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Each spring New Jersey is host to the largest concentration of shorebirds in North America.
Backyard Wildlife Habitats in New Jersey
No matter where you live in New Jersey, you can have a positive impact on wildlife. Here you can learn ways to improve your backyard for local wildlife.
Addressing the Need
In New Jersey, more than half of the state is developed. This development has degraded, damaged, or destroyed a large percentage of wildlife habitats. It has caused many common species to decline in numbers because of loss of habitat. By providing habitat, even in small spaces, you can have an impact and help to reverse their decline. Your backyard can attract birds, butterflies, beneficial insects, small mammals, reptiles, and amphibians. Trees, shrubs, and herbaceous plants provide food and cover for wildlife. Ponds provide watering sites for birds and mammals and provide breeding sites for many reptiles and amphibians. Here we will demonstrate several ways that you can attract and benefit wildlife in your backyard.
Habitat Types and Treatments
To help attract wildlife to your backyard you can install or create several different features to do so. These features are designed to provide both food and cover for wildlife.
They provide cover and breeding sites for ground nesting birds and small mammals including chipmunks and white-footed mice.
Ponds and wetlands
Many are critical for many species to survive. Mammals and birds are attracted to these areas to drink. Wading birds, like herons and egrets feed on frogs and tadpoles and waterfowl eat aquatic vegetation. Seasonal wetlands or vernal pools are more important for wildlife, especially frogs, toads, and salamanders since they do not contain fish, which eat their eggs and larvae.
Meadows and grasslands
They contain wildflowers and warm-season grasses provide both food and cover for wildlife. Warm-season grasses provide food (from the grasses themselves) and from the invertebrates that are attracted to them. They can also survive severe droughty periods and need little maintenance once established. There is also little to no need for pesticides, herbicides, and fertilizers. Creating a meadow is as easy as choosing to not mow a portion of your yard. Eventually the site will colonize with native grasses and wildflowers like Switchgrass, goldenrods, asters, and Common milkweed. Some species that utilize grasslands are the Bobolink, Savannah sparrow, Grasshopper sparrow, Eastern Meadowlark, Field sparrow, Vesper sparrow, Northern bobwhite, Wild turkey, and other small game birds.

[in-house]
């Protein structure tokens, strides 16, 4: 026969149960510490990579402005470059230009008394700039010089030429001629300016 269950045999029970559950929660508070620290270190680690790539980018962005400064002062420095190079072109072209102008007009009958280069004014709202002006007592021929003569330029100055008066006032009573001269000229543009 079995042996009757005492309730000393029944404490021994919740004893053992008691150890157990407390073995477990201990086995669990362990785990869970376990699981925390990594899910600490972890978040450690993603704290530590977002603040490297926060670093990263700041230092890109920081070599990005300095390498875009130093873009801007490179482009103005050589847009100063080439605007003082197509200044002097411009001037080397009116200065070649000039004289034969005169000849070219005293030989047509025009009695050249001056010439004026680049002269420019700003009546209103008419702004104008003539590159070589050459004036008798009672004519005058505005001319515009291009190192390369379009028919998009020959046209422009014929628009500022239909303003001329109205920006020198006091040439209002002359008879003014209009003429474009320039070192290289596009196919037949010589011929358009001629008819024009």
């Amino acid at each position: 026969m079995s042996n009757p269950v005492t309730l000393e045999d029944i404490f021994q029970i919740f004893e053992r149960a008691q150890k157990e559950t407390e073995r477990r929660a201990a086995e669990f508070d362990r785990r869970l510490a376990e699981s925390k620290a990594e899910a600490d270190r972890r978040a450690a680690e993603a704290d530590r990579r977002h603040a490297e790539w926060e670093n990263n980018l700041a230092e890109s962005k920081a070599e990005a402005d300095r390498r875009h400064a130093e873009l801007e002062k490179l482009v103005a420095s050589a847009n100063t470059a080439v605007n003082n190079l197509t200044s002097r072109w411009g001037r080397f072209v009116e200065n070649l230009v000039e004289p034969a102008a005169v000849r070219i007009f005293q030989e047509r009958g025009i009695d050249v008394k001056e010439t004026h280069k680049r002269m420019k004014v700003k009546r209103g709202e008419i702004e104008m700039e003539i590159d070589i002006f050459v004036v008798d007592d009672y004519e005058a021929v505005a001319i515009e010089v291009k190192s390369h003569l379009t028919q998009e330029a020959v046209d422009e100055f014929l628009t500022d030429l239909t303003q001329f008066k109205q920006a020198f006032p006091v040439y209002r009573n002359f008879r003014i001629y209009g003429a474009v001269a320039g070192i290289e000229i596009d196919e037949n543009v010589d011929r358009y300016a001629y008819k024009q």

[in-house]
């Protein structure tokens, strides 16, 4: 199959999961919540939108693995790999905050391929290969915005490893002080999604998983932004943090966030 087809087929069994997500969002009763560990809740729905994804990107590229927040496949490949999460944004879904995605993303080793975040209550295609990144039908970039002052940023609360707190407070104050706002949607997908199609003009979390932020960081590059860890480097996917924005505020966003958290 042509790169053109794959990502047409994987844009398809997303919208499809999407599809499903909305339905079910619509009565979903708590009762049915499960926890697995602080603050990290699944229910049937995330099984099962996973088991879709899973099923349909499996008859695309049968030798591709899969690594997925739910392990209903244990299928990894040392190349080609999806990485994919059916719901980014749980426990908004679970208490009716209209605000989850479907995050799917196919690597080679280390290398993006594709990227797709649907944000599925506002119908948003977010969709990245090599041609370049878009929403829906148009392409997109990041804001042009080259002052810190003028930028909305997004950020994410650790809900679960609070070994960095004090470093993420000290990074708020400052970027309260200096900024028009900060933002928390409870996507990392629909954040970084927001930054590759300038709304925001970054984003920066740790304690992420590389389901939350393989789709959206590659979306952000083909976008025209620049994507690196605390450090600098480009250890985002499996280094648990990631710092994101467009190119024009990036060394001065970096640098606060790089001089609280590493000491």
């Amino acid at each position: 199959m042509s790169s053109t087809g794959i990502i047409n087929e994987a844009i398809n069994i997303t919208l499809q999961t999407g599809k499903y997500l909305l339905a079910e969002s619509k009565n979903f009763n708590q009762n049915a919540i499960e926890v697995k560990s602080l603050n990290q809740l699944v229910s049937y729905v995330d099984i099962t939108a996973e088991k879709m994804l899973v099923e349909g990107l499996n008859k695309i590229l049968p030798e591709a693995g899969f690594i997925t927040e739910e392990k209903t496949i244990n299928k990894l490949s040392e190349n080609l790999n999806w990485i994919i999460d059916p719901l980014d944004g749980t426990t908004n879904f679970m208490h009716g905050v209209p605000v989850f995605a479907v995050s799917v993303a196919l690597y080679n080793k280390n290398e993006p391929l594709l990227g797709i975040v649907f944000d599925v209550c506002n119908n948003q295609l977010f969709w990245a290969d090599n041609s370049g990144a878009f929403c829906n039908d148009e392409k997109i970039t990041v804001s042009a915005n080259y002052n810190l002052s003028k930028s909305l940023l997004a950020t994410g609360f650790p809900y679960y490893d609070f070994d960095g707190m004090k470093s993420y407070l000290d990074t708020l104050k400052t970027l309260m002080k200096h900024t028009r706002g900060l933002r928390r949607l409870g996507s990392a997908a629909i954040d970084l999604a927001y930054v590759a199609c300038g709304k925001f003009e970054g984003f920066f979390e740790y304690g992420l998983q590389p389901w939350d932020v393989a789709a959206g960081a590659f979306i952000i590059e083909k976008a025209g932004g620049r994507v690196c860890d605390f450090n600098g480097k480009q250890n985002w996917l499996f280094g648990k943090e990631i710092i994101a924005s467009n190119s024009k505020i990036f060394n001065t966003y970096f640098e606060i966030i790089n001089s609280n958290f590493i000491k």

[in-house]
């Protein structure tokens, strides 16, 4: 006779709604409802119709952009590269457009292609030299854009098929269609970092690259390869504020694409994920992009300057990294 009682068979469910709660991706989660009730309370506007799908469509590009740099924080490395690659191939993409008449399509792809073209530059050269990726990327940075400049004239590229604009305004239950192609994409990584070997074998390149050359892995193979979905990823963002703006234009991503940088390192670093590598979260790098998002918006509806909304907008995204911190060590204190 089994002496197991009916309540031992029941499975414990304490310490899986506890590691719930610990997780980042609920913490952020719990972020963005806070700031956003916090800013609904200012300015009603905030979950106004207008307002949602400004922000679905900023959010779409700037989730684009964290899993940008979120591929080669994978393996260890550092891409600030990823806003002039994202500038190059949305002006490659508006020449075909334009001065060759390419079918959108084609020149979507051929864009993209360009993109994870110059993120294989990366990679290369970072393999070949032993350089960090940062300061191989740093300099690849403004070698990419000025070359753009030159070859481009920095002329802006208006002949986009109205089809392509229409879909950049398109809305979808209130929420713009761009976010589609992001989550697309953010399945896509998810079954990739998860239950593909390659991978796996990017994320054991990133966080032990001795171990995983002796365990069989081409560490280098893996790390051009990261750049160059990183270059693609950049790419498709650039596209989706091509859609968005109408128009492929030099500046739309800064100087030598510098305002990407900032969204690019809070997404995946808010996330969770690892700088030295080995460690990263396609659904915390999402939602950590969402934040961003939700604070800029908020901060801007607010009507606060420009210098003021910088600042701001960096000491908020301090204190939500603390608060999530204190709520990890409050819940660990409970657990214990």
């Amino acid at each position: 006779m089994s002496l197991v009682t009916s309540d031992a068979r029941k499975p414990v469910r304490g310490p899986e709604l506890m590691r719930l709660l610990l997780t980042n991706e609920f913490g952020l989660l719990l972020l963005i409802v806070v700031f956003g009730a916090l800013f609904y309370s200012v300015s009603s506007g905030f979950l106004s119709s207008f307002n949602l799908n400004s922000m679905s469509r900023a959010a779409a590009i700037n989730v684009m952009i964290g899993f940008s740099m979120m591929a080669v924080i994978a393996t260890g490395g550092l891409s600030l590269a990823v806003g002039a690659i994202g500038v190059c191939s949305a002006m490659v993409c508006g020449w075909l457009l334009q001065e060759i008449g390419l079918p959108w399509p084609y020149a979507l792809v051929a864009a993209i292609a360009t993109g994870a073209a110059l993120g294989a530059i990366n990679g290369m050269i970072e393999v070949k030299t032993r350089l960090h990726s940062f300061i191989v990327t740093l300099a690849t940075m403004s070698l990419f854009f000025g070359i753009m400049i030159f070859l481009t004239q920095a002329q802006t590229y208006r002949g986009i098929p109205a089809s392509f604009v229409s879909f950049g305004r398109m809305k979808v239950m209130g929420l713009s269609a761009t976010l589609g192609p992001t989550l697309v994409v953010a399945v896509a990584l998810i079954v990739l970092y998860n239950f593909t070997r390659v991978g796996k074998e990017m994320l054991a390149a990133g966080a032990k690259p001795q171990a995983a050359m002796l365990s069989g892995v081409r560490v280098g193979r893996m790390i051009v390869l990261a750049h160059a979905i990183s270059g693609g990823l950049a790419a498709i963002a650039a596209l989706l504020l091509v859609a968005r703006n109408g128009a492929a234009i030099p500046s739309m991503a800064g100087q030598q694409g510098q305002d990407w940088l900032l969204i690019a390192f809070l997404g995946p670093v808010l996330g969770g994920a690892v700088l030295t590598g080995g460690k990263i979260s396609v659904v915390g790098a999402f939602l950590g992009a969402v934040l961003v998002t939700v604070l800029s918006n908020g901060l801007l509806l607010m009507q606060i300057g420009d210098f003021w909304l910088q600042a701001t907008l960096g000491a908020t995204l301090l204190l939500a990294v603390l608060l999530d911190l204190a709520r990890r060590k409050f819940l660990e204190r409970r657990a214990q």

This is a critical tool for reconnecting fragmented habitat. Forested areas, large or small provide habitat for many species of birds for nesting and during migration. By planting “bare-root” or “balled-root” trees you can speed up natural succession and provide both food and cover for wildlife.
This habitat type is also known as an early successional habitat, and without proper management can become a forest. When forests become fragmented, a “hard-edge” is created, with little or no transition from a forest to a lawn or meadow. Planting shrubs can create an important “transitional zone” along with food and cover for migratory birds.
Landscaping for Wildlife
Here are several files that are available for download. Each of the files will give you "how to" instructions on creating each one of these habitat features in your backyard.
Landscaping for Wildlife - 1.2MB
Landscaping for Wildlife - Brush Pile - 606.0KB
Landscaping for Wildlife - Forests - 564.1KB
Landscaping for Wildlife - Shrubs - 824.7KB
Landscaping for Wildlife - Wildflowers - 691.9KB
Find Related Info: Habitat Restoration
Explore our online field guide that depicts over 170 species of rare wildlife in New Jersey and learn about how we are working to protect them.